Many Bruins fans (fairly or unfairly) have a negative perception of Dougie Hamilton - how has he been for Carolina?

Ah, the Dougie question we all knew was coming. Honestly, he’s an absolutely perfect fit with the Hurricanes. He’s perfectly content to stay just out of the spotlight, and on a team with Jaccob Slavin, Brett Pesce and a resurrected Justin Faulk, he’s allowed to do that. Is he quiet? Yeah, he is. But he’s fiercely protective of his teammates, and there’s no better example of that than the uber-troll he pulled when he patted Brock Nelson on the head in the handshake line after Nelson did likewise after scoring on Curtis McElhinney in Game 3 of the Islanders series.

In a way he’s refreshing to talk to, because by not saying much he avoids the cliche-ridden soundbites that pepper the quotes of 90% of the other players in the league. On a team that makes sure it constantly toes the line of irreverence, Dougie might embody that line more than anyone. He’s never going to win any popularity contests among Serious Hockey Men, but then again the Hurricanes writ large aren’t exactly winning them either. He’s formed an effective partnership with Slavin, and he has a real connection with Hurricanes fans, most of whom are used to being the black sheep of the NHL anyway. This is the type of market where he can do his thing and no one will bat an eyelash, and it’s allowed him to become a real force when he’s on his game.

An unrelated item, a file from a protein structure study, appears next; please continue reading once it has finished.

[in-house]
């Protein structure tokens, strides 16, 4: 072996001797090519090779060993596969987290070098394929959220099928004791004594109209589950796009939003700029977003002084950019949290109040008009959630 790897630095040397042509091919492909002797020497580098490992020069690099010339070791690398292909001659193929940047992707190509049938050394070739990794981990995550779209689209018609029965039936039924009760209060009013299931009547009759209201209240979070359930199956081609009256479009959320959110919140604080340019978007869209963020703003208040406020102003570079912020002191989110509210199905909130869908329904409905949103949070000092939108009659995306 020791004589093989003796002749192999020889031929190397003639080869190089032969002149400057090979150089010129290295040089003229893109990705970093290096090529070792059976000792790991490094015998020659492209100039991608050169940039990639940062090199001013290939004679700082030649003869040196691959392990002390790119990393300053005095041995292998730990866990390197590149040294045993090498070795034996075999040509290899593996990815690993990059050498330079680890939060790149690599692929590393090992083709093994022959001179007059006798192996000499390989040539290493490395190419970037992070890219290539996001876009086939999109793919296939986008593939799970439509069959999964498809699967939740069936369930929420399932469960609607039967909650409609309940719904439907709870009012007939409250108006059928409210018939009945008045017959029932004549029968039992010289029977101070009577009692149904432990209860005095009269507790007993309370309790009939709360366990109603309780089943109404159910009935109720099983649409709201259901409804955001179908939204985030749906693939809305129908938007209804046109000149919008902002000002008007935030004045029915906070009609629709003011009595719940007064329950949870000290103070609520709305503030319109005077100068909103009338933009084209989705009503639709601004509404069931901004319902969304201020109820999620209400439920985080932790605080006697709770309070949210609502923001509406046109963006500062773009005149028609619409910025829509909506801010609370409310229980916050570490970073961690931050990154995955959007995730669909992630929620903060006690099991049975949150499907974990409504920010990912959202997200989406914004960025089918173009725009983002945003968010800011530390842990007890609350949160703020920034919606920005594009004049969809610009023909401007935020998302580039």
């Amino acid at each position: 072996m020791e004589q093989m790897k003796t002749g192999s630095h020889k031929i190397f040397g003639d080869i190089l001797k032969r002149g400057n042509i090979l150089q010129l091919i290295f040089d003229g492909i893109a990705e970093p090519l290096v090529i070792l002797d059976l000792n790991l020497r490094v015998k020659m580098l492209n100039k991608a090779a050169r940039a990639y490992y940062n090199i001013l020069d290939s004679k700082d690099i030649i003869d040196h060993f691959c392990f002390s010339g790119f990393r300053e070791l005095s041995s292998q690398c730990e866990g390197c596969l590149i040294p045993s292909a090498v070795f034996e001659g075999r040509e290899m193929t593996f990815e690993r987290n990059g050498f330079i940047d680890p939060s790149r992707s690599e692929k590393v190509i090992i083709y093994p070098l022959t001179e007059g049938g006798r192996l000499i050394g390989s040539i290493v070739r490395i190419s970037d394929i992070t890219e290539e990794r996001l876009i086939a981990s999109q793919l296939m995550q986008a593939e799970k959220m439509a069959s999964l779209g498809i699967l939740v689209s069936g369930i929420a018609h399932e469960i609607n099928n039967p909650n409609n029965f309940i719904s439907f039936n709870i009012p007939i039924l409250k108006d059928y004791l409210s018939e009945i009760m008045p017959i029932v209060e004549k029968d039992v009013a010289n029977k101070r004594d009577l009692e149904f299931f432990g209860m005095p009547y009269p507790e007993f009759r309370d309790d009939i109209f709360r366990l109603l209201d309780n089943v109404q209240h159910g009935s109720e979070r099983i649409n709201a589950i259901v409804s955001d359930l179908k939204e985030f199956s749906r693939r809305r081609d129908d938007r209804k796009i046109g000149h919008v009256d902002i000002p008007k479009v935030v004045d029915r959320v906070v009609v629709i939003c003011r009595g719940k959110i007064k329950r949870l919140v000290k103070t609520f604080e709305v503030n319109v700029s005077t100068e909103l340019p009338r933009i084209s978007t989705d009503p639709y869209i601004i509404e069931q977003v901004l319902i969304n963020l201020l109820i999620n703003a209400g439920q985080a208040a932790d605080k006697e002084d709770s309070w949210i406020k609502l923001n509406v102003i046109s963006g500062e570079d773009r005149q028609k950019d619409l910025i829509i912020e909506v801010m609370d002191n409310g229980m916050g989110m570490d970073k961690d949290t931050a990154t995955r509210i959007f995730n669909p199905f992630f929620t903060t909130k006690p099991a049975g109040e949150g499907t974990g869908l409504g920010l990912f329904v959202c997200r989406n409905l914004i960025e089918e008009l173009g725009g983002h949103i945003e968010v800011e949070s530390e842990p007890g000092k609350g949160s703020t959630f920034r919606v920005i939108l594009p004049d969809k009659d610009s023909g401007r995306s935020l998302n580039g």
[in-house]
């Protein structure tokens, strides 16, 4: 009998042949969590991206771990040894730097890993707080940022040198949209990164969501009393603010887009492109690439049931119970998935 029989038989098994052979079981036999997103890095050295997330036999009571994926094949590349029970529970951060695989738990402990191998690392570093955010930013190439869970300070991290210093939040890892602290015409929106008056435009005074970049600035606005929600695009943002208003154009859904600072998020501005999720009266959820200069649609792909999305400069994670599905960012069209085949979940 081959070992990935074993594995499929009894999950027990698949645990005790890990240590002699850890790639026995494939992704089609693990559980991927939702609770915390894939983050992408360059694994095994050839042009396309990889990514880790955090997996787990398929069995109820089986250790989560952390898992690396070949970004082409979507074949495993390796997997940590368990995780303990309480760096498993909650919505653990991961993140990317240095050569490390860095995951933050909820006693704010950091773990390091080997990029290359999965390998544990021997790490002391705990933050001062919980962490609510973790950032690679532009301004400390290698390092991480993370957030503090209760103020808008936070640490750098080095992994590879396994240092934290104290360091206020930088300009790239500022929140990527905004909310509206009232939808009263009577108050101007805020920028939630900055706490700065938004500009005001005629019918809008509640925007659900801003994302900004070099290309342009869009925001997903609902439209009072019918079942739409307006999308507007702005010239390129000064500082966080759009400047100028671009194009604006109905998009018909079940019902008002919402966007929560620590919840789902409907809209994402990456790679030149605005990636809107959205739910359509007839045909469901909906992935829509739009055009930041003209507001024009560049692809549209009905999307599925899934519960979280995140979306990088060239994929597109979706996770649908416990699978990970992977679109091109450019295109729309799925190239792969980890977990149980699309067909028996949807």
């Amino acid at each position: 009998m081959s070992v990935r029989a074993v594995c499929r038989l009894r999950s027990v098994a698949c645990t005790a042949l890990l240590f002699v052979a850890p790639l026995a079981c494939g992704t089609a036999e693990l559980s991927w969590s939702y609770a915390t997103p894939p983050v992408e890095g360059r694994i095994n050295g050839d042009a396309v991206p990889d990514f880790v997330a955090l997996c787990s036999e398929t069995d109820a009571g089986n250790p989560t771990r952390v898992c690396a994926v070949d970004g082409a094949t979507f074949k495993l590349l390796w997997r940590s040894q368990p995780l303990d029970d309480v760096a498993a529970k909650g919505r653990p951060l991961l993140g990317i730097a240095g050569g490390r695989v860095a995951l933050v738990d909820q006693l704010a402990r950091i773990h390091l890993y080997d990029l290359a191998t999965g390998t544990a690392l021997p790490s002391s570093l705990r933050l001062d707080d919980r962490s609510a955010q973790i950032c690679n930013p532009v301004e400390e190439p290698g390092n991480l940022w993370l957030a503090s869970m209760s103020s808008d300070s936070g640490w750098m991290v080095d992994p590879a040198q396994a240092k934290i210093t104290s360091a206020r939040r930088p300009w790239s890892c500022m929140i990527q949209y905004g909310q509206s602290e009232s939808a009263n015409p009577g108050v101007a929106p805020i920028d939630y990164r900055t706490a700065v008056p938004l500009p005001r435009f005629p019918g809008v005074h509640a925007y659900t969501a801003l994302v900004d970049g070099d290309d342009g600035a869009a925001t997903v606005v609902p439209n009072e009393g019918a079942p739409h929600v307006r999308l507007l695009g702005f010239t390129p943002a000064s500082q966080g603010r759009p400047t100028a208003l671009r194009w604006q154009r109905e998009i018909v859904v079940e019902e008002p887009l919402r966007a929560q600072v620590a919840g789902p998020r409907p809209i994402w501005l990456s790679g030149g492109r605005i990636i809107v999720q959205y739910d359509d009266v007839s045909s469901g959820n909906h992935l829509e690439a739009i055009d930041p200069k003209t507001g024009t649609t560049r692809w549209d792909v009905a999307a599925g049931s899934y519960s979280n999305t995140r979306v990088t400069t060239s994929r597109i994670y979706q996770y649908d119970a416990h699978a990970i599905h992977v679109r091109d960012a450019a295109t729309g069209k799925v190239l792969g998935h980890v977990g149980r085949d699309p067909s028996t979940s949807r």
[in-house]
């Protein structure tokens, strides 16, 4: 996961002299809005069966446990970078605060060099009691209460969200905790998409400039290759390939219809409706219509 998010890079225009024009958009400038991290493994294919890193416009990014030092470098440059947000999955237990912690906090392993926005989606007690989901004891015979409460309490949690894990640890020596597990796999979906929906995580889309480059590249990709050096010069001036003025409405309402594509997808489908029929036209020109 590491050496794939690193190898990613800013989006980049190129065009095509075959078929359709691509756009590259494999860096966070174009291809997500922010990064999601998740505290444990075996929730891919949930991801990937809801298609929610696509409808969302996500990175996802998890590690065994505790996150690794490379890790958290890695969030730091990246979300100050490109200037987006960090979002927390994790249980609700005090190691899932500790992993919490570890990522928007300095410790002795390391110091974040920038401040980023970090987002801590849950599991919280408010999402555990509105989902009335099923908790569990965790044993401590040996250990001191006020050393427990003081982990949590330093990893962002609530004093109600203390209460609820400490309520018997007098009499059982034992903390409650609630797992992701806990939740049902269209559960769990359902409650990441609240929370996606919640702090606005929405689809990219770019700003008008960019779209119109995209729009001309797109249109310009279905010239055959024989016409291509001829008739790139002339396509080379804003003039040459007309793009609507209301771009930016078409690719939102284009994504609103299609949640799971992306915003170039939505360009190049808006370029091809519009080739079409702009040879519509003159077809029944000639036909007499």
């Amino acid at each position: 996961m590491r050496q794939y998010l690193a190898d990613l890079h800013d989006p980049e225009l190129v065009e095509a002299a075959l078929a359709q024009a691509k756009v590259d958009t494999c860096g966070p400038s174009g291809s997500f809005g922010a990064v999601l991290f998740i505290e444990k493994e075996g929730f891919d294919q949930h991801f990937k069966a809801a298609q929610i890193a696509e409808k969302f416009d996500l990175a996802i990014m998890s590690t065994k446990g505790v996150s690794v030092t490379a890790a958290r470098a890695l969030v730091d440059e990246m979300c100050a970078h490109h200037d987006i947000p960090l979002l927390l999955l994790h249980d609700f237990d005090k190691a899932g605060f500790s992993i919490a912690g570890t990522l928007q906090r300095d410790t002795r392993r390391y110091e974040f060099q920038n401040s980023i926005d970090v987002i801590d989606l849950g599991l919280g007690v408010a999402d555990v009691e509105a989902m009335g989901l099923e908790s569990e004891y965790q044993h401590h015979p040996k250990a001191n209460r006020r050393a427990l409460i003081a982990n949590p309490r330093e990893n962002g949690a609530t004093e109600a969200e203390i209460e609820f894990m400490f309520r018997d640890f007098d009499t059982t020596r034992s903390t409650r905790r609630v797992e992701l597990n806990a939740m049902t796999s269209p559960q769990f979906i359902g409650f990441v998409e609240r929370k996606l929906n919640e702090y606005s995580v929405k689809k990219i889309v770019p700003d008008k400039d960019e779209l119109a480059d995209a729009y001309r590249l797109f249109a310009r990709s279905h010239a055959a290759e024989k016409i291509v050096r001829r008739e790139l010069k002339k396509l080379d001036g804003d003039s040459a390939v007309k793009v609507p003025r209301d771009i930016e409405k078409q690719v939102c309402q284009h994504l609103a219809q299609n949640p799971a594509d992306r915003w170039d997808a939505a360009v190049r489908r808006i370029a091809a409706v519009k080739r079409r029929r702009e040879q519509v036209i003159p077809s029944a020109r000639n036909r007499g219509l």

What do you see as being Carolina’s biggest strength? Biggest weakness?